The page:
Following the Law: The Family Medical Leave Act

Category: Employment Law
Posted: 09-02-2012 09:14 PM
Views: 1371
Synopsis:

The FMLA or Family Medical Leave Act was made law in 1993 and provides for unpaid leave for specific family and medical reasons.  The act was passed to give workers a chance to take leave from their employment for pressing family concerns without the fear of losing their job or benefits.   All organizations with 50 or more employees who work 20 or more weeks a year are required to adhere to the FMLA.   The FMLA is a critical part of employment law training.

The FMLA or Family Medical Leave Act was made law in 1993 and provides for unpaid leave for specific family and medical reasons.  The act was passed to give workers a chance to take leave from their employment for pressing family concerns without the fear of losing their job or benefits.   All organizations with 50 or more employees who work 20 or more weeks a year are required to adhere to the FMLA.   The FMLA is a critical part of employment law training.

Eligible employees are allowed to take 12 weeks of leave in a 12 month period and when they return they must be given the same or an equivalent job.  The job must be equal in terms of pay, responsibilities and benefits.  In addition, while the employee is on leave they must continue to receive health benefits as if they were still on the job.  Employees may take blocks of time less than 12 weeks.

  • The birth or the care of a child who is less than 1 year old.
  • The adoption a child and care for that child within 1 year of placement.
  • The placement of a foster child with the employee and care for that child within 1 year of placement.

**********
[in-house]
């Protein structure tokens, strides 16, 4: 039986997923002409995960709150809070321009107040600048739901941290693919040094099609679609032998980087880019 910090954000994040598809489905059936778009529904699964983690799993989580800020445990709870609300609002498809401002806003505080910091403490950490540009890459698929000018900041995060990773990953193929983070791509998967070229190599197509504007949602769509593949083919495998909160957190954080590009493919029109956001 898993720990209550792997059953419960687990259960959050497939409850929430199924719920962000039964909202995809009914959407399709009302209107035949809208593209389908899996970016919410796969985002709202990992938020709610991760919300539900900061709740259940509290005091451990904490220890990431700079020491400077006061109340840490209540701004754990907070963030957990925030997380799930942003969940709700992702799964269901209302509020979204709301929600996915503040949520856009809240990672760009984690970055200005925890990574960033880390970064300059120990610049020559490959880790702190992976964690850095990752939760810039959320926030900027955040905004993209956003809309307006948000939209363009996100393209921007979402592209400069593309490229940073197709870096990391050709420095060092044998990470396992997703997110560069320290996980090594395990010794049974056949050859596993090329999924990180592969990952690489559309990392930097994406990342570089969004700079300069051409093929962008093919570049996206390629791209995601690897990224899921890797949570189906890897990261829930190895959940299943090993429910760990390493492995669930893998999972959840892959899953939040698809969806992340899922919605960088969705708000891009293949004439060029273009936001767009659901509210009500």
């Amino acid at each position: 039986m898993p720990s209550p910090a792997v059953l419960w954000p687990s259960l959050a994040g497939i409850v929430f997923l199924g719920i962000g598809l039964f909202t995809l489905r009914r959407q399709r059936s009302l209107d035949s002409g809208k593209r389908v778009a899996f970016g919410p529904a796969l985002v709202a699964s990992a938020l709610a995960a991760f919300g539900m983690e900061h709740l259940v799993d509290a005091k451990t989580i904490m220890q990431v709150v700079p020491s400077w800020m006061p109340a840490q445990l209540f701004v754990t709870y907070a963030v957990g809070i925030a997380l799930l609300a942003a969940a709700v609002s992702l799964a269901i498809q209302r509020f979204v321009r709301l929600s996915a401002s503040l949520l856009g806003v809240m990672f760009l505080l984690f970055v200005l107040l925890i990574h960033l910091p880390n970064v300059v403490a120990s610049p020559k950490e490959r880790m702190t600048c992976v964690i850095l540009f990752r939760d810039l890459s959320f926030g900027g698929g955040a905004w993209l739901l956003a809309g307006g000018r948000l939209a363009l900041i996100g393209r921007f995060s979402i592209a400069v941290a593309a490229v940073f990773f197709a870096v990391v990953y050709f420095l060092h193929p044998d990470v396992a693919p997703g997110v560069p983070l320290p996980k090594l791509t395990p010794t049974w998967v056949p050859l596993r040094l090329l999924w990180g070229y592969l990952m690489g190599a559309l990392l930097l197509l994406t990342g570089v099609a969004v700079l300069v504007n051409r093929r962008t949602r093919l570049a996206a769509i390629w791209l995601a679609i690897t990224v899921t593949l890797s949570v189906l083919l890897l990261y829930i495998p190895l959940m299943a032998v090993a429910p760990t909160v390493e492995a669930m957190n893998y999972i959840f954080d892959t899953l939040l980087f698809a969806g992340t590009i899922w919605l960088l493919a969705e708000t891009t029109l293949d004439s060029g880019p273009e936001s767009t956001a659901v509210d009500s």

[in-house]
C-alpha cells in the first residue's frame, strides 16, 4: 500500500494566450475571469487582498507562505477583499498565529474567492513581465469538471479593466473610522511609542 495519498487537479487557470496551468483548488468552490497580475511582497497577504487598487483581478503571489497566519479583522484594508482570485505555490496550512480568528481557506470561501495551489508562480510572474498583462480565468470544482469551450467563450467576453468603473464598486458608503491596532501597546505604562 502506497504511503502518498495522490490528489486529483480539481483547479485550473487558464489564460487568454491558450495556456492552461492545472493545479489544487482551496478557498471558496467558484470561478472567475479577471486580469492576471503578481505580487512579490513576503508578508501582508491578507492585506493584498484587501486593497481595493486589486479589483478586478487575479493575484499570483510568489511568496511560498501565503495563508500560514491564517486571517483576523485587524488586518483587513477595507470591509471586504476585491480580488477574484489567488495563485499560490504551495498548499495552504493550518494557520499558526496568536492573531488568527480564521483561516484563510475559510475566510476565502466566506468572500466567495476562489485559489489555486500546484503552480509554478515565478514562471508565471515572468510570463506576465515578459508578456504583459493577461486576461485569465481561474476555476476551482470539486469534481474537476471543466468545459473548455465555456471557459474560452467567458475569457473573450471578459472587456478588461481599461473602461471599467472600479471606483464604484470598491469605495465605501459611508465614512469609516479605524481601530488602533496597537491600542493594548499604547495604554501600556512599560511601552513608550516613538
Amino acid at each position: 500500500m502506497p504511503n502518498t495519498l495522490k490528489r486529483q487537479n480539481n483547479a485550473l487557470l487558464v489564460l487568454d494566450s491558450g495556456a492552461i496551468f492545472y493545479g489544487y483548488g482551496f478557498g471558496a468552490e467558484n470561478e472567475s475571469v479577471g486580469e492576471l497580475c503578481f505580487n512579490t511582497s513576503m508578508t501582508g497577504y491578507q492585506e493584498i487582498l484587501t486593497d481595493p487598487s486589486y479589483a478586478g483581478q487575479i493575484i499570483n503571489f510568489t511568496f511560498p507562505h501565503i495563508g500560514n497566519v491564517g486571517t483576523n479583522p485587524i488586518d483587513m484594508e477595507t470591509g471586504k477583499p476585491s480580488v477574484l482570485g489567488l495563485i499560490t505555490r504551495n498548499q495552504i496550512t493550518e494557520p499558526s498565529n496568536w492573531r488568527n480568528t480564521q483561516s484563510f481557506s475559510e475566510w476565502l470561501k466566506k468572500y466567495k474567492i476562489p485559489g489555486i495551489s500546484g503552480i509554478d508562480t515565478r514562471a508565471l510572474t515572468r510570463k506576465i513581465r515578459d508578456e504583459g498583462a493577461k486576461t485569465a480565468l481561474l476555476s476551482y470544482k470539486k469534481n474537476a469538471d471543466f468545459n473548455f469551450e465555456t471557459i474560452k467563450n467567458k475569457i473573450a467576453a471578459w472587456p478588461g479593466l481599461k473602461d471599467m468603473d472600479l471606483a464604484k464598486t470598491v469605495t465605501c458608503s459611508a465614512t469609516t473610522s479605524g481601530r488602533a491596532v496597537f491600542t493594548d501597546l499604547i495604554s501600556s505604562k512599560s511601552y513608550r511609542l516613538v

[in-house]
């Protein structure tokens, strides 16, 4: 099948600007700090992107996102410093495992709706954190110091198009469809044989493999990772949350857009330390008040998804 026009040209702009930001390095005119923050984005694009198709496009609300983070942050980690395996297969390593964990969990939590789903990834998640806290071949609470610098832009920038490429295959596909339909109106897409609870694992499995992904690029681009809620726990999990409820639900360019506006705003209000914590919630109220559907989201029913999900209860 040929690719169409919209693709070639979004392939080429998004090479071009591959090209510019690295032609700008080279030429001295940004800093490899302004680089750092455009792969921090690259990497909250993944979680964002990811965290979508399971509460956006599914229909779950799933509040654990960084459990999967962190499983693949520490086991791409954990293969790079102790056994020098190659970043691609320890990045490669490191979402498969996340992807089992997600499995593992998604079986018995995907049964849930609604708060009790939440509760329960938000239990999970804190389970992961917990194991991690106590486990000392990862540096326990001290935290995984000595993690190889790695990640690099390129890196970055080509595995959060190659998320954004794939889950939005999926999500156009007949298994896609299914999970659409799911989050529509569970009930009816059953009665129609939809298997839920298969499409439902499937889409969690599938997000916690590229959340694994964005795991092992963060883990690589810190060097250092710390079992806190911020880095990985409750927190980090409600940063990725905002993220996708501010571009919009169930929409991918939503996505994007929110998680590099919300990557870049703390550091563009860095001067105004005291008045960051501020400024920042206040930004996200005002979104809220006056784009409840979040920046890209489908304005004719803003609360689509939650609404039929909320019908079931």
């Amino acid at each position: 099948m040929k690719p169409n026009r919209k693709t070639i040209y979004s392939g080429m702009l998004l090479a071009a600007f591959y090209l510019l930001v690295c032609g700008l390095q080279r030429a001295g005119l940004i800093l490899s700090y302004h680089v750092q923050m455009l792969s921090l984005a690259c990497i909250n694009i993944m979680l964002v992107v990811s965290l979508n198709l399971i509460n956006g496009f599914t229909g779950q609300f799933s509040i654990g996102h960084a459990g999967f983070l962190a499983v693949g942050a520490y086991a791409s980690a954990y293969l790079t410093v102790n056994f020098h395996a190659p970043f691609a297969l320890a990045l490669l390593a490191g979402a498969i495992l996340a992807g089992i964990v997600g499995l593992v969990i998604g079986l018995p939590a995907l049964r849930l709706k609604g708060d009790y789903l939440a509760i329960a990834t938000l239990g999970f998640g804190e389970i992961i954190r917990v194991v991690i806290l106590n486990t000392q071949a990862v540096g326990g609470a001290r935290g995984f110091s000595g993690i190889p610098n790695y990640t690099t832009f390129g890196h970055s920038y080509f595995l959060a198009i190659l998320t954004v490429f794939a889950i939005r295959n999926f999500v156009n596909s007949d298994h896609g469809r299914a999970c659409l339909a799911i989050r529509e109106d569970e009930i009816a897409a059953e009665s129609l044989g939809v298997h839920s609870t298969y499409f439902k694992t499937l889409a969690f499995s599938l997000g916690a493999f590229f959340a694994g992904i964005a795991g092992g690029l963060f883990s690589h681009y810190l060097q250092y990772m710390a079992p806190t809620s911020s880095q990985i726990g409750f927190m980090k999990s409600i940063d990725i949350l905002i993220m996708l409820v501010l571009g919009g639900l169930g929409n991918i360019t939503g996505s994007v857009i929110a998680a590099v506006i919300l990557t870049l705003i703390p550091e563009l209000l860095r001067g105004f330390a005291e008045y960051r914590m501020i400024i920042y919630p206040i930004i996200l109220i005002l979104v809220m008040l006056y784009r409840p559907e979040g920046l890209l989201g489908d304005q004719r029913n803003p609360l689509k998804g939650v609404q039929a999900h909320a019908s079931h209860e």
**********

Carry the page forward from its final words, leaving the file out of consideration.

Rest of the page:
• Caring for the employee's spouse, child or parent with a serious health condition.
  • A serious health condition that renders the employee unable to complete the essential functions of their job.
  • Military emergencies where the employee's spouse, son, daughter or parent is a covered active military member on covered active duty.

In addition, employees may take 26 weeks in a 12 month period to take care of a covered injured military service member who is a son, daughter, spouse or parent.

In order to be eligible to receive benefits, employees must have worked for 12 months for the employer and at least 1250 hours in those 12 months.  The months don't need to be consecutive.

Employers must prominently display a poster containing the guidelines of the FMLA so that employees are completely aware of the law.  Failure to do so can result in penalties.

Before making any decision regarding the FMLA, it is vitally important that you study the law carefully and get advice from your human resource or legal department.  Information in this article does not constitute legal advice.

Charlie Bentson King is a writer and VP of creative content for TrainingABC.  TrainingABC provides employment law training videos including FMLA training videos.

 

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